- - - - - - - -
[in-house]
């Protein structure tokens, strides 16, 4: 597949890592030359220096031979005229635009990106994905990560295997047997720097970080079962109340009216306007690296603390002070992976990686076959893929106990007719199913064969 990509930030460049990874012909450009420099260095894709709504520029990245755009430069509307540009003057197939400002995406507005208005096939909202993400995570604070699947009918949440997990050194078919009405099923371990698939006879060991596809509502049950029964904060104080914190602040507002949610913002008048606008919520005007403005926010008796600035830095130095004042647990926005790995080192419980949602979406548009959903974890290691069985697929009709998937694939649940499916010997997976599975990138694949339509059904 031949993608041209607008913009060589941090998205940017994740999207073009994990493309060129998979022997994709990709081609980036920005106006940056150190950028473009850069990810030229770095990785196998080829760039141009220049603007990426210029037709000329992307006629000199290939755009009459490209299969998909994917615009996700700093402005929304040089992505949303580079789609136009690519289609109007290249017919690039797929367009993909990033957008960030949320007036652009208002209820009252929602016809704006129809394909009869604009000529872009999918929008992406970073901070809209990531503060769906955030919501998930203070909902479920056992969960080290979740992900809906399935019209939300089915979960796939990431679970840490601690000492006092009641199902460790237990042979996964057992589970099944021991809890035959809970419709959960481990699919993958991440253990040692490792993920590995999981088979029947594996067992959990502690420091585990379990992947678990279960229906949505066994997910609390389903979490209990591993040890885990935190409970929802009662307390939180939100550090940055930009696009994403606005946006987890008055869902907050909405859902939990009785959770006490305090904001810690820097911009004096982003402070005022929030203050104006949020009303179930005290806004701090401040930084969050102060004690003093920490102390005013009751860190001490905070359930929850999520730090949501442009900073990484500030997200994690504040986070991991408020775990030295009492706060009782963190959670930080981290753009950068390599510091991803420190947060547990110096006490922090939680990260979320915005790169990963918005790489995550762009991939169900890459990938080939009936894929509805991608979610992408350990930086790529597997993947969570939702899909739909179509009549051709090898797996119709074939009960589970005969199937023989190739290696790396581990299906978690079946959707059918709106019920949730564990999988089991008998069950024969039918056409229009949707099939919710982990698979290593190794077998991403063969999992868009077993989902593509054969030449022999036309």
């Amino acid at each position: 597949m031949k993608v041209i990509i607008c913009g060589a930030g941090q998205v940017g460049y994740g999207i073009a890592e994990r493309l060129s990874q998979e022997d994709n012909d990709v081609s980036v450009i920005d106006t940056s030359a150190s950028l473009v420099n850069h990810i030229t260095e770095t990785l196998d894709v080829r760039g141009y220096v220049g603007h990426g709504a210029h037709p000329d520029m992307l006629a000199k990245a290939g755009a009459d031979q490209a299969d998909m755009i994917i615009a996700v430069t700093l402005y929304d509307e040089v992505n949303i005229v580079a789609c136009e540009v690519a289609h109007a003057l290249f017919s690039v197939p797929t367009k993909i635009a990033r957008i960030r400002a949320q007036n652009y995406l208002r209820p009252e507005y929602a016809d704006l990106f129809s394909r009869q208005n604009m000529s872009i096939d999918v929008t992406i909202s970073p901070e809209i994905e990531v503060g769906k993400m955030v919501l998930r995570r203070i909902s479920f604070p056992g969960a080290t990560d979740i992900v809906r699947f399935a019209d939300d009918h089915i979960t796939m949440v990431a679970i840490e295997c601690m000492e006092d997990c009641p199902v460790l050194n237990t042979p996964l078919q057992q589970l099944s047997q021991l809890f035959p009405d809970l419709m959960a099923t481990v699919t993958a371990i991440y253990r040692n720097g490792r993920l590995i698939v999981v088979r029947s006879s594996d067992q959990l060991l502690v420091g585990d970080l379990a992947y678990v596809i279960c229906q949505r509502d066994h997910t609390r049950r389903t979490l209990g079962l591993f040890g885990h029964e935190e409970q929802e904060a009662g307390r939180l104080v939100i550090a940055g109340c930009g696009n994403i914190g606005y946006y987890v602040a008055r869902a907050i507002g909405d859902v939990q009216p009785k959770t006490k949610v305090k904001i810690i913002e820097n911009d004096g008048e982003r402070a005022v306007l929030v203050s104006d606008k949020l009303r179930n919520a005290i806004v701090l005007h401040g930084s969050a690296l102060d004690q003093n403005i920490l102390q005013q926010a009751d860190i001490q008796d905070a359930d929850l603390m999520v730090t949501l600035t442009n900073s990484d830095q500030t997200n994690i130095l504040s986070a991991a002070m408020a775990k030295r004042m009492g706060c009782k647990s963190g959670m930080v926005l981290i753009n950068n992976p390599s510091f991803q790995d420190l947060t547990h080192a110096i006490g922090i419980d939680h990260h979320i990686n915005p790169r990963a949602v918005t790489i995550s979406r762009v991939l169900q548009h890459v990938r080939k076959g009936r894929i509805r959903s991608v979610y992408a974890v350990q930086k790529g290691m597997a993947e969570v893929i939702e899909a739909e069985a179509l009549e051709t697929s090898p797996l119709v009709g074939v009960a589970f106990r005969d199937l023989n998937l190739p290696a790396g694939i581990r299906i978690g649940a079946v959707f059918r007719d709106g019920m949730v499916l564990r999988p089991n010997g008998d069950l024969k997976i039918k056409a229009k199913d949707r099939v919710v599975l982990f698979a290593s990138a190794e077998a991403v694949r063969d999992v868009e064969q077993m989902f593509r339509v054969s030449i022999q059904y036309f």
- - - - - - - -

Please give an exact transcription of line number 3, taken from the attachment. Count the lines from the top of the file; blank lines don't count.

């Amino acid at each position: 597949m031949k993608v041209i990509i607008c913009g060589a930030g941090q998205v940017g460049y994740g999207i073009a890592e994990r493309l060129s990874q998979e022997d994709n012909d990709v081609s980036v450009i920005d106006t940056s030359a150190s950028l473009v420099n850069h990810i030229t260095e770095t990785l196998d894709v080829r760039g141009y220096v220049g603007h990426g709504a210029h037709p000329d520029m992307l006629a000199k990245a290939g755009a009459d031979q490209a299969d998909m755009i994917i615009a996700v430069t700093l402005y929304d509307e040089v992505n949303i005229v580079a789609c136009e540009v690519a289609h109007a003057l290249f017919s690039v197939p797929t367009k993909i635009a990033r957008i960030r400002a949320q007036n652009y995406l208002r209820p009252e507005y929602a016809d704006l990106f129809s394909r009869q208005n604009m000529s872009i096939d999918v929008t992406i909202s970073p901070e809209i994905e990531v503060g769906k993400m955030v919501l998930r995570r203070i909902s479920f604070p056992g969960a080290t990560d979740i992900v809906r699947f399935a019209d939300d009918h089915i979960t796939m949440v990431a679970i840490e295997c601690m000492e006092d997990c009641p199902v460790l050194n237990t042979p996964l078919q057992q589970l099944s047997q021991l809890f035959p009405d809970l419709m959960a099923t481990v699919t993958a371990i991440y253990r040692n720097g490792r993920l590995i698939v999981v088979r029947s006879s594996d067992q959990l060991l502690v420091g585990d970080l379990a992947y678990v596809i279960c229906q949505r509502d066994h997910t609390r049950r389903t979490l209990g079962l591993f040890g885990h029964e935190e409970q929802e904060a009662g307390r939180l104080v939100i550090a940055g109340c930009g696009n994403i914190g606005y946006y987890v602040a008055r869902a907050i507002g909405d859902v939990q009216p009785k959770t006490k949610v305090k904001i810690i913002e820097n911009d004096g008048e982003r402070a005022v306007l929030v203050s104006d606008k949020l009303r179930n919520a005290i806004v701090l005007h401040g930084s969050a690296l102060d004690q003093n403005i920490l102390q005013q926010a009751d860190i001490q008796d905070a359930d929850l603390m999520v730090t949501l600035t442009n900073s990484d830095q500030t997200n994690i130095l504040s986070a991991a002070m408020a775990k030295r004042m009492g706060c009782k647990s963190g959670m930080v926005l981290i753009n950068n992976p390599s510091f991803q790995d420190l947060t547990h080192a110096i006490g922090i419980d939680h990260h979320i990686n915005p790169r990963a949602v918005t790489i995550s979406r762009v991939l169900q548009h890459v990938r080939k076959g009936r894929i509805r959903s991608v979610y992408a974890v350990q930086k790529g290691m597997a993947e969570v893929i939702e899909a739909e069985a179509l009549e051709t697929s090898p797996l119709v009709g074939v009960a589970f106990r005969d199937l023989n998937l190739p290696a790396g694939i581990r299906i978690g649940a079946v959707f059918r007719d709106g019920m949730v499916l564990r999988p089991n010997g008998d069950l024969k997976i039918k056409a229009k199913d949707r099939v919710v599975l982990f698979a290593s990138a190794e077998a991403v694949r063969d999992v868009e064969q077993m989902f593509r339509v054969s030449i022999q059904y036309f």